A finance manager shares her clients’ stories, and her advice.
Katie Smith has heard it all: The husband whose wife “could be a little pushy” about his drinks with the guys, so he secretly signed up for his own credit card. The husband who was throwing away money gambling online, but keeping it from his wife.
“These cases happen more frequently than one would think,” Smith says, “but it is also true that my business nature is prone to attract cases like this.”
Smith is a finance manager at a “divorce solicitor” in Leeds, England. Divorce attorneys work a little differently across the pond, and Smith’s firm Leeds Divorce Solicitors offers more services than simply fighting it out for assets.
Smith’s business experiences has armed her with advice for women on dealing with a man who is spending behind their backs. Here’s what she shared…
Pay attention to behavior, not just unpaid bills
One of the easiest ways to find out if your husband is hiding money is to find an unpaid bill or a suspicious bank statement. However, Smith learned from one client that it’s not how you hide the money, but your behavior afterwards that will get you caught.
That’s how one successful business woman realized that her husband had a serious gambling problem.
“This woman was head of a small restaurant group, with four different locations,” says Smith. “The husband is in the construction and real estate developing business, which means they both managed a fine salary.”
When the woman realized her husband had an online gambling debt, it wasn’t because of a negative bank account.
“His wife quickly found out first because of his behavior, rather than for unpaid bills,” Smith says. “She took a swift decision: She told him that from that moment on she would be in charge of the couple’s money, otherwise they would break up.”
Spouses hide money for different reasons
When a man is hiding money from his spouse, it’s probably not for a divorce lawyer.
“Usually, it’s the husband or male partner who is hiding,” Smith says. “He’s more frequently the one bringing more money and also the one more interested in having side things to waste money on.”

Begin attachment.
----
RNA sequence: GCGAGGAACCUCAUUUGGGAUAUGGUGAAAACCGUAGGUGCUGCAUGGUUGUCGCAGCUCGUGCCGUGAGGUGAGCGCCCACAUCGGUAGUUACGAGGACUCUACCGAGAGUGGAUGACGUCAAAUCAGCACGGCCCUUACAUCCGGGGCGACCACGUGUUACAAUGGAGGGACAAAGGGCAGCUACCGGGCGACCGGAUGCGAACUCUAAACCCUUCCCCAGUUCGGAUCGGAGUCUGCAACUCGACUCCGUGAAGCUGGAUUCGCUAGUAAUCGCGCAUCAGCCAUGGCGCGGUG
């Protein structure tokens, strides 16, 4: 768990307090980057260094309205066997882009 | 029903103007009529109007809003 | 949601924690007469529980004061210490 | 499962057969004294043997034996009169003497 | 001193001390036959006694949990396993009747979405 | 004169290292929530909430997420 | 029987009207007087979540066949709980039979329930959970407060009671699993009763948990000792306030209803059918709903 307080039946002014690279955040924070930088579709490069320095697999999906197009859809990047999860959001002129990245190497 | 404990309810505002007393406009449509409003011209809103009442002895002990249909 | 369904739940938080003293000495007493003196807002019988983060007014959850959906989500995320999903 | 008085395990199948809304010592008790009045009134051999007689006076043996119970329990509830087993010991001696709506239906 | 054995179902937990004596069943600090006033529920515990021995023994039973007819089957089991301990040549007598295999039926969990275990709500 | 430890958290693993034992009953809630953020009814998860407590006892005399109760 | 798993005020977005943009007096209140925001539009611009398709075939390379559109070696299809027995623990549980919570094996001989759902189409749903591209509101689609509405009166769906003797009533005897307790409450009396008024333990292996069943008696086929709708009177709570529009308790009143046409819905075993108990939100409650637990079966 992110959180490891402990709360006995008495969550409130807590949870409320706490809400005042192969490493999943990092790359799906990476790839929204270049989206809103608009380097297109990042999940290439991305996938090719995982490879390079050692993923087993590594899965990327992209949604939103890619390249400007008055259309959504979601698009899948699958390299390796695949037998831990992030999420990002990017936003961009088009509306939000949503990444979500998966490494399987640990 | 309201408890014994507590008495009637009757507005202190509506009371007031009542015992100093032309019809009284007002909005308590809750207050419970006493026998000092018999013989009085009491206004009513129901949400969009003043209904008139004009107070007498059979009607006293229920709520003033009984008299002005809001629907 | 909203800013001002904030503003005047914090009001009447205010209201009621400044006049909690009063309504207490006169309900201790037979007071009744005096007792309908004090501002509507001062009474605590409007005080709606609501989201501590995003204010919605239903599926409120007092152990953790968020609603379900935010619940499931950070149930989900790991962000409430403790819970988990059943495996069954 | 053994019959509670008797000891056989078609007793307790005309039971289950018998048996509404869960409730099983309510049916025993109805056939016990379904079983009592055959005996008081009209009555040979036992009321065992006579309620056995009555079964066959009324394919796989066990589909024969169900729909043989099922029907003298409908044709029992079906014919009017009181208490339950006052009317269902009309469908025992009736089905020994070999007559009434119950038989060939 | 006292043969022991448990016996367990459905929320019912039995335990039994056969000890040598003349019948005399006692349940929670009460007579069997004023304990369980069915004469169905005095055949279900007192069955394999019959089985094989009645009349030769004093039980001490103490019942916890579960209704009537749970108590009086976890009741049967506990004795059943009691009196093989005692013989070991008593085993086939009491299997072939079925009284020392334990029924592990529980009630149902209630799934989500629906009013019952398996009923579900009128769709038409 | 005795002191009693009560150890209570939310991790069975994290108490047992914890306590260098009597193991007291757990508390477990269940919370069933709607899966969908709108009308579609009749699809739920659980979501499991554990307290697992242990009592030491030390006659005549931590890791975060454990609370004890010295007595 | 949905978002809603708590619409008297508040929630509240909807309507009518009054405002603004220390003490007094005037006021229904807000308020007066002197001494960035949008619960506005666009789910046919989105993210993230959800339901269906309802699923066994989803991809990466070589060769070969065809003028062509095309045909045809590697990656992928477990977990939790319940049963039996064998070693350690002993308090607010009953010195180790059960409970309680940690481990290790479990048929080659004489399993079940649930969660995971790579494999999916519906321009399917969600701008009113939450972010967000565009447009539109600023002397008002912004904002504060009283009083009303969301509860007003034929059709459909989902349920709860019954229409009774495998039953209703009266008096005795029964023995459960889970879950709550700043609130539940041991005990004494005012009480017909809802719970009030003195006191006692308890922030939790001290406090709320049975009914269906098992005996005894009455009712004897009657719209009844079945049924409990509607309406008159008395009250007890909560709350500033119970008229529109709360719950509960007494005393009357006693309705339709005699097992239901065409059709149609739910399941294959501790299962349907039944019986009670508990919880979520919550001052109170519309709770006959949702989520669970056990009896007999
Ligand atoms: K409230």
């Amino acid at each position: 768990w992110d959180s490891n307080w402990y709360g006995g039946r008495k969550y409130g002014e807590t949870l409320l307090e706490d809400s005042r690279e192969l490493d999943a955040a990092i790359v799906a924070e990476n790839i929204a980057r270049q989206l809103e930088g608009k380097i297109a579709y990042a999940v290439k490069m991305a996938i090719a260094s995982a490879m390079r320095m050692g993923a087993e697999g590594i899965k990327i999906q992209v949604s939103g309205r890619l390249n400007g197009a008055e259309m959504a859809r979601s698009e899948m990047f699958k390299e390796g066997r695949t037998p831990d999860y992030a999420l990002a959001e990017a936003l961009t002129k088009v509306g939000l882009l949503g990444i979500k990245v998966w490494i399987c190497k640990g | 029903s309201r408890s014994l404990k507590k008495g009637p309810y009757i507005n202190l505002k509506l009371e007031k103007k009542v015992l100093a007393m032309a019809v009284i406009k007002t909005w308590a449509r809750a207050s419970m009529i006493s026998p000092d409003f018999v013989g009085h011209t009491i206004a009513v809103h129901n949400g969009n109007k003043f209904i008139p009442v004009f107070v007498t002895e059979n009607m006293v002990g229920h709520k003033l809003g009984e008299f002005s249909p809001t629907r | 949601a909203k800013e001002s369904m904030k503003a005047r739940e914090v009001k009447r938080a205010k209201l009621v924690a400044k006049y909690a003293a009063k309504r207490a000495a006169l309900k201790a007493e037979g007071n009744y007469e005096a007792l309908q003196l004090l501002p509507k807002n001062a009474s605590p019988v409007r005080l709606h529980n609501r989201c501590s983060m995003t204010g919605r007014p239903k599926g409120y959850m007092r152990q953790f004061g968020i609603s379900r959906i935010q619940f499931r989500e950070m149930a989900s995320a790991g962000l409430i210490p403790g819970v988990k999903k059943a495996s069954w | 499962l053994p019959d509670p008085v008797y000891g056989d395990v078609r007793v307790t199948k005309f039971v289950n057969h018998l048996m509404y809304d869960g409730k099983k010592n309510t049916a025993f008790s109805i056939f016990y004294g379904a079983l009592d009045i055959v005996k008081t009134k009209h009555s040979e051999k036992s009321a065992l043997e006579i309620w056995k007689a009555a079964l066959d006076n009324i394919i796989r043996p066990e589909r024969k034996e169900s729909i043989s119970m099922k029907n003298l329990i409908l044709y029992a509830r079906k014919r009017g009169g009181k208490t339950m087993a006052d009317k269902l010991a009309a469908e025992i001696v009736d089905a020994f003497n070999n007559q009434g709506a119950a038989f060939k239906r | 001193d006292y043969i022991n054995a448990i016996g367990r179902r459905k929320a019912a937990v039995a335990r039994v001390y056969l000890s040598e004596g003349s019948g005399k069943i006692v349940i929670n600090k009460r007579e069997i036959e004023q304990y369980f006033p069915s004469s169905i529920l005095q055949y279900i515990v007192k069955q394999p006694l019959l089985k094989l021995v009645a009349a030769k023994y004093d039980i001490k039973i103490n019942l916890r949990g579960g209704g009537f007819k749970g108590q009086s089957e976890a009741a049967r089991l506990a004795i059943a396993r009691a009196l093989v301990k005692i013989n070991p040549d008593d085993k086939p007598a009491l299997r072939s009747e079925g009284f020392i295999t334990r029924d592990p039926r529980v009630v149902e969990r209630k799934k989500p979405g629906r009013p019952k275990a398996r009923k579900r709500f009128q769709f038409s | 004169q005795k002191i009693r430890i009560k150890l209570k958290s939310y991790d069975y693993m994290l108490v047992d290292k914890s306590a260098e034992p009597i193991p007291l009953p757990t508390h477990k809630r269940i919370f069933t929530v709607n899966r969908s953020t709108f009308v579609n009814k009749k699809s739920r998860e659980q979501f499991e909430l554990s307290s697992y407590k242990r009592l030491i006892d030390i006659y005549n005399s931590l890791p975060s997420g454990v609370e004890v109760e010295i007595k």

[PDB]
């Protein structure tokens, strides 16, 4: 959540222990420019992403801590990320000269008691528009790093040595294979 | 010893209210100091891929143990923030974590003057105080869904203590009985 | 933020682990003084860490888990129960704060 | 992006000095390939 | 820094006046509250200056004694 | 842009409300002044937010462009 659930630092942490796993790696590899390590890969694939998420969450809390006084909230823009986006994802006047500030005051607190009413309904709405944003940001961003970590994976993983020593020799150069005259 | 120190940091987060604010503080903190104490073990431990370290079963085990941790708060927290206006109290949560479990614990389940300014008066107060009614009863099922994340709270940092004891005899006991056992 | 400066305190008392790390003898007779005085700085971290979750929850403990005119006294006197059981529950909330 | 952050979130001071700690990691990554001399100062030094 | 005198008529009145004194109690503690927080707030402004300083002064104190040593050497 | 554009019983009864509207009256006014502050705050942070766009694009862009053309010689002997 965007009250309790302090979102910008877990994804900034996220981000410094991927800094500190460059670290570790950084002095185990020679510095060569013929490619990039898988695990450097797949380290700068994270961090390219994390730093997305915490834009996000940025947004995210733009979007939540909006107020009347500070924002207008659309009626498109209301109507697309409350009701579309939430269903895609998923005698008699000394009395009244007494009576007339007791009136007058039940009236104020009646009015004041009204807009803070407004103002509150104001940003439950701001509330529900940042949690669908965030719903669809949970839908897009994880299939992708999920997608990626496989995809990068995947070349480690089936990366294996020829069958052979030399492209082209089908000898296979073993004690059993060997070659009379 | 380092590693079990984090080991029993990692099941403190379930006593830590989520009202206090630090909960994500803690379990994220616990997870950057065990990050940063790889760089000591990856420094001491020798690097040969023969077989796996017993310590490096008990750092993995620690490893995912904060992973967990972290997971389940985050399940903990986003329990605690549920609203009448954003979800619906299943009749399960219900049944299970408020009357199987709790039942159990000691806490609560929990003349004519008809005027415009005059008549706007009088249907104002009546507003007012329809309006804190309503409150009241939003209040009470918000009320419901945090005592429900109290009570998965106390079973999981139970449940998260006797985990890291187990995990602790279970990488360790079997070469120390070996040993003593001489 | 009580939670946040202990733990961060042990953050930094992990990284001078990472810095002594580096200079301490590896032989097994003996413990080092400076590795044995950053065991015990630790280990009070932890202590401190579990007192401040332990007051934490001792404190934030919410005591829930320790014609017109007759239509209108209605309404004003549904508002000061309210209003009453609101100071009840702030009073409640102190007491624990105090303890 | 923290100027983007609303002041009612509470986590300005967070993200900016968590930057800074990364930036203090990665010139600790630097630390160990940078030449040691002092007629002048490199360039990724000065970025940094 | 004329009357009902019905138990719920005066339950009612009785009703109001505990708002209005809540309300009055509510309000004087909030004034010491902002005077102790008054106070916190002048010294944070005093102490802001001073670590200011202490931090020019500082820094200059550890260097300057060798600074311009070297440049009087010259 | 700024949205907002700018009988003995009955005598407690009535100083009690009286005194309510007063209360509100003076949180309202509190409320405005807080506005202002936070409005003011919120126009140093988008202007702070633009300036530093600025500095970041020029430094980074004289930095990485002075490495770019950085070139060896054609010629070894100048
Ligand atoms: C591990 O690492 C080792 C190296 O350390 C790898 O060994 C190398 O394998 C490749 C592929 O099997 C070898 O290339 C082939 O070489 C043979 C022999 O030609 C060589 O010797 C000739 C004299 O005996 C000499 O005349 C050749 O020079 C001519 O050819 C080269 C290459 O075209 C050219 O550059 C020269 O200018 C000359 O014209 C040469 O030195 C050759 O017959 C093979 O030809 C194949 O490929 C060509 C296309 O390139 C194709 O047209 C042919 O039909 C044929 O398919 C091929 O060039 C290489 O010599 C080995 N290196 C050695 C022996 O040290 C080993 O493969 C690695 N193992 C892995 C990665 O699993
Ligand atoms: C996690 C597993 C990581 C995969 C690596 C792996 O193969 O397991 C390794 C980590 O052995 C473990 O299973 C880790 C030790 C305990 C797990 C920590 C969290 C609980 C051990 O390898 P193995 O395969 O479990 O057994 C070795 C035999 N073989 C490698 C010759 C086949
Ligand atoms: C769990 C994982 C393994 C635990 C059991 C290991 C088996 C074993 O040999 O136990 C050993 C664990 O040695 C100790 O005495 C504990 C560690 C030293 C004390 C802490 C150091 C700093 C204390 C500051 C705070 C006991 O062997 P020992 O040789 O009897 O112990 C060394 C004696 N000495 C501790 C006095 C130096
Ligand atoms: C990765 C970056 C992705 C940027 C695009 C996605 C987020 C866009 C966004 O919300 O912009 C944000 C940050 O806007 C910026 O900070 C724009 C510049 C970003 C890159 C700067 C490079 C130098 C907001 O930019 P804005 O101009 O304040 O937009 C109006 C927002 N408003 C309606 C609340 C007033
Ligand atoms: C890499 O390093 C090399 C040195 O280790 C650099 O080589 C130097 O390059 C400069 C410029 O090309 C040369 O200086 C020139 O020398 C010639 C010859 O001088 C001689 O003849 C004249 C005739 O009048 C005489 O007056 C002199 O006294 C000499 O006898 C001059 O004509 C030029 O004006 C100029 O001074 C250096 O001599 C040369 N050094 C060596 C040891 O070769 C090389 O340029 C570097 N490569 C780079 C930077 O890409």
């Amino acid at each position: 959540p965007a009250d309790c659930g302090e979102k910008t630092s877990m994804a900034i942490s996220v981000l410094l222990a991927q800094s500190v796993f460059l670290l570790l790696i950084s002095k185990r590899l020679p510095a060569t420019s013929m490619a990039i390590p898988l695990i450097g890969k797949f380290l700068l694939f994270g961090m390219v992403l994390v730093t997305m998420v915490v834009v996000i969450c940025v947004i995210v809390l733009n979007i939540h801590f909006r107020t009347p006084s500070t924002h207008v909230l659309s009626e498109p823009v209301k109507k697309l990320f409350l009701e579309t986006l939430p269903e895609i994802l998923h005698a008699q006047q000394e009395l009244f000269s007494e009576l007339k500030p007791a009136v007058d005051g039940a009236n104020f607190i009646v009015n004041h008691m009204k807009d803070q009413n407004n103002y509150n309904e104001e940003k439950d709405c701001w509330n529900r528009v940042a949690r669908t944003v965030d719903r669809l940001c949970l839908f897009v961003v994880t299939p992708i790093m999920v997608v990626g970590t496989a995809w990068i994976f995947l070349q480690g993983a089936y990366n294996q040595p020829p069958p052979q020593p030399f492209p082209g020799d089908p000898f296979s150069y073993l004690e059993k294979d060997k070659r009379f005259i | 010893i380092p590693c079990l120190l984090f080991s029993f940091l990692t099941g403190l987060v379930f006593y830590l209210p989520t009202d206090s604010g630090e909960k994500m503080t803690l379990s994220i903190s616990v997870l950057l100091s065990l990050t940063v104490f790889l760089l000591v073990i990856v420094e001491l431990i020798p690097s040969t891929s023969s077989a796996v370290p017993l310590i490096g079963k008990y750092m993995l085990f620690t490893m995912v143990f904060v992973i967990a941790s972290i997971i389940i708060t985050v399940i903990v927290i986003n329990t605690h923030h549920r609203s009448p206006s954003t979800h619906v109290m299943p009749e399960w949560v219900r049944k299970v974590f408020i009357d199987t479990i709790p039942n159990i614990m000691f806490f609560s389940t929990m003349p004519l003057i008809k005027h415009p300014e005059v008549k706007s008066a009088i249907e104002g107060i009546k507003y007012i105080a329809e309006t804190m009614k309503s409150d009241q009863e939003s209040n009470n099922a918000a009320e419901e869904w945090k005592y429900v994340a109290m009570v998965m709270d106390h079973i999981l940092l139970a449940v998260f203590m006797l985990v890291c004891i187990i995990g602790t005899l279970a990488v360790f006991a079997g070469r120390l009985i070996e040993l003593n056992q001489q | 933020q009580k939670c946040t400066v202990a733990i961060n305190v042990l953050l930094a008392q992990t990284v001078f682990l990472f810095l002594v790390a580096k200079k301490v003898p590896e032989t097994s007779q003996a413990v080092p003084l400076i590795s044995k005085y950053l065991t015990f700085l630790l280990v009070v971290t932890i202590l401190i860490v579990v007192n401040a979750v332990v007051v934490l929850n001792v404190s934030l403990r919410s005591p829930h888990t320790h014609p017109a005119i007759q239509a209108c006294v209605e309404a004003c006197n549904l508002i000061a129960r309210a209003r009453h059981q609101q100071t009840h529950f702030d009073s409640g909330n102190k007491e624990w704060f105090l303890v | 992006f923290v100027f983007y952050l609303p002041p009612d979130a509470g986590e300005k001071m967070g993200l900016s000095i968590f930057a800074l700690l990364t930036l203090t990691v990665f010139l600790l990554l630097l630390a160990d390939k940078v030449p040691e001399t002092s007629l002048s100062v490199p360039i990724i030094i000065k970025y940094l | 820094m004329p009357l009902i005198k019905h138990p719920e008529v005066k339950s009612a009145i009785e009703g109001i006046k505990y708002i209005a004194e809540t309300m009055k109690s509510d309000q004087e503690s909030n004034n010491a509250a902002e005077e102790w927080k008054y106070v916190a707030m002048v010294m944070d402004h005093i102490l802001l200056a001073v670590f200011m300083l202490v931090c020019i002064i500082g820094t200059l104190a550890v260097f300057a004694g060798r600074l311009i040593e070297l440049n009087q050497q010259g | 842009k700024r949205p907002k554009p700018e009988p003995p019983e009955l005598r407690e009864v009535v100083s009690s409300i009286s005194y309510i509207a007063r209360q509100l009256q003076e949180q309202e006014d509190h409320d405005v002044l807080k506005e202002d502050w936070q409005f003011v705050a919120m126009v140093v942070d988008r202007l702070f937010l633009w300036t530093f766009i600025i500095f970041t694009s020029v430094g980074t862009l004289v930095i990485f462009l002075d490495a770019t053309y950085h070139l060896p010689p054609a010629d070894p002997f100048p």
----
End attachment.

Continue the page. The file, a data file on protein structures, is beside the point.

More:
Women are more likely to hide money because they plan on leaving their partner in the near future. It can be difficult to begin saving for a separation or divorce for women who rely on their husbands financially.
It will be hard to do this when you have a possessive and obsessive husband. If you’re the one usually taking care of the bills, it may be easier to take a small chunk per month to a different bank account. Nowadays it’s easier to set-up online bank accounts, where you can go without being noticed.
The best advice for women in this situation is to be surrounded by family and friends who will give a hand during those first times after the break-up.
Honesty is the best policy
When Debt.com asked a male divorce lawyer about financial infidelity, he suggested to begin stashing any new income in a separate bank account that your spouse doesn’t know about.
Smith disagrees. She believes when a man starts hiding money from his wife, it’s only a matter of time before they are found out.
“They can’t run and hide for long, as long as the woman does some simple math,” says Smith. “It’s like those people who get fired and keep going outside every day to hide it. It can’t last long.”
Smith says that being straightforward with your partner is the only way to fix a relationship strained by money problems. Her client with a gambling-addicted husband told her that being brutally honest only helped her marriage in the end.
“The important point here is that she actually loved him and was never afraid of taking a stand,” Smith says. “She would do everything she could to help her husband and to keep their love and their family, but ultimately he would have to do that major first step.”
“What I learned from her is that having your financial independence is always important to keep you and your family, but it doesn’t mean you have to quit or run in hard times,” she added. “In the end, they both got into a win-win situation.”
Article last modified on August 31, 2017. Published by Debt.com, LLC .